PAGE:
Gagnon set to pilot Bantam AAA Red Wings
Darryl Gagnon played for the University of Alberta-Augustana Vikings for three seasons. Supplied
The Camrose Bantam AAA Red Wings will have a new bench boss this season.
Daryl Gagnon was announced as the new head coach of the program on Aug.15. Gagnon, a native of Quensel, B.C., played hockey for his hometown junior A team, the Millionaires for three years. He then headed east and played for the Portage College Voyageurs in the Alberta College Association Conference. Gagnon transferred to the University of Alberta-Augustana Vikings for three years, winning the ACAC Championship in 2011-12.
Following his playing days, Gagnon coached minor hockey in Camrose. He started coaching midget AA and the last two seasons he’s been coaching midget AAA. After landing a summer student job with Camrose County during his playing days he’s stayed in the Rose City.
“It’s a hockey hotbed here,” he said. “There’s a lot of good talent that comes through Camrose. I made a lot of good friends playing with the Vikings and coaching here now. I’ve made a home of it and can’t see myself leaving any time soon.”
Gagnon started out as a forward but was moved to a defenceman where he became a defence-first player. Due to that, Gagnon’s coaching philosophy makes sure things in the defensive end are taken care of, but will allow his players the freedom to play offensively.
“The game has so much skill these days you really don’t want to hold kids back,” he said. “Definitely take care of your own end first, and let them have that freedom in the offensive zone and let that skill take over.”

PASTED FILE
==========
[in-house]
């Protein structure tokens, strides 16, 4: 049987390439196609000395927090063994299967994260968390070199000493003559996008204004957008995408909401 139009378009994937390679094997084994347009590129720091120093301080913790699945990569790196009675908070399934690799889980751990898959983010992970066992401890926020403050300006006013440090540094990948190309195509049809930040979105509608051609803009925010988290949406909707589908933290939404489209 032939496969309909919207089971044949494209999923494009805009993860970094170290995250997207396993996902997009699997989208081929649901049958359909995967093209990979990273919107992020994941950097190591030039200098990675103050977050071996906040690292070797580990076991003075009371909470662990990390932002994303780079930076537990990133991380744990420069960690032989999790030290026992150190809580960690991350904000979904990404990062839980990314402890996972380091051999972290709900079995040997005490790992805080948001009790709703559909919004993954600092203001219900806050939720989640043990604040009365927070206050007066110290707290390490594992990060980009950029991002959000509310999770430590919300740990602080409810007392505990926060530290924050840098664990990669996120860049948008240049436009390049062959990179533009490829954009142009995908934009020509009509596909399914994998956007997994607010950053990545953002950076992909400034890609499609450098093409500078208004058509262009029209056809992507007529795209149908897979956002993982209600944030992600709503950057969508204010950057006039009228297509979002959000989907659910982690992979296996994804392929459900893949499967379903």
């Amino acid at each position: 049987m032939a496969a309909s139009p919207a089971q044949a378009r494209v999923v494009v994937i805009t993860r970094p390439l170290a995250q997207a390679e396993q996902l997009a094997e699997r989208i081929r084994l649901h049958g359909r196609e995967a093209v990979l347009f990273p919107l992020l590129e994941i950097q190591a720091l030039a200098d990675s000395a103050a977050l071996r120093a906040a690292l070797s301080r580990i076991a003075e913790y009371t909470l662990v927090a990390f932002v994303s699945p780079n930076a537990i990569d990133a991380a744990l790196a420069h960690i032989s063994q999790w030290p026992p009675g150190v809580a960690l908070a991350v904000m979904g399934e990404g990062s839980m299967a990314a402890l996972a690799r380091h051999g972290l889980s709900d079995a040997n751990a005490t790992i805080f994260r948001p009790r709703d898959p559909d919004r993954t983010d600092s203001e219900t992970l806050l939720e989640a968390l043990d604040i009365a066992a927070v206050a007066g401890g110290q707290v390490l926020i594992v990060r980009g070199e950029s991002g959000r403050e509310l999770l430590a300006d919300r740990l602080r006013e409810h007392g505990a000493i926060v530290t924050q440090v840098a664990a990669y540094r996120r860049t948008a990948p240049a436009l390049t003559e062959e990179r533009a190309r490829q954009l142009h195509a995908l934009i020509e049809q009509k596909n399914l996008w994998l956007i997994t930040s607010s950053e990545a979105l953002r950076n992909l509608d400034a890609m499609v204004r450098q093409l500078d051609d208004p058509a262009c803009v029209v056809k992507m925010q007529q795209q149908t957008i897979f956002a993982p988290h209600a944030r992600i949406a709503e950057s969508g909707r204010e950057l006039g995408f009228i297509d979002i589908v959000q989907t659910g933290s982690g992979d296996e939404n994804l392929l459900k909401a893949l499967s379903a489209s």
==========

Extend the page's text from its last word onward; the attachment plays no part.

Gagnon says young players today are more skilled than ever.
“Kids these days are really skilled, you can see just how much the game has changed,” he said. “Back in the day it was go hit, go stick up for your teammates, dump and chase and a lot of that. Now it’s more of a puck possession game, you want to have the puck on your stick as much as you can.”
For AAA players at the bantam level, it is a special year because there is always that potential to get selected during the Western Hockey League’s bantam draft.
“Drafting is obviously a bonus, whenever a kid can get drafted the work starts after that. My plan is to develop these kids to the best of my ability and their abilities,” Gagnon said.
“Whether it’s getting them ready for minor midget next year or another year of bantam with me. Taking strides in the right direction to where their end goal is going to be. My main thing is developing players, obviously winning is nice too.”
Gagnon says when he played his coach told him to do something he did it. He says kids today usually want a reason as to why they’re doing a drill.
“There’s more of a why question involved it’s ‘ok yeah we’re doing this, but why are we doing this?’” he said. “When you’re coaching you got to be able to tell them ‘this is what we’re doing and this is why we’re doing it.’”
Ultimately, Gagnon says the best thing about coaching is seeing how kids develop.
“Honestly my favourite part of the game is when a couple years down the road you see these kids, where they’ve gotten to and the success they’ve had, that’s what makes it enjoyable,” he said.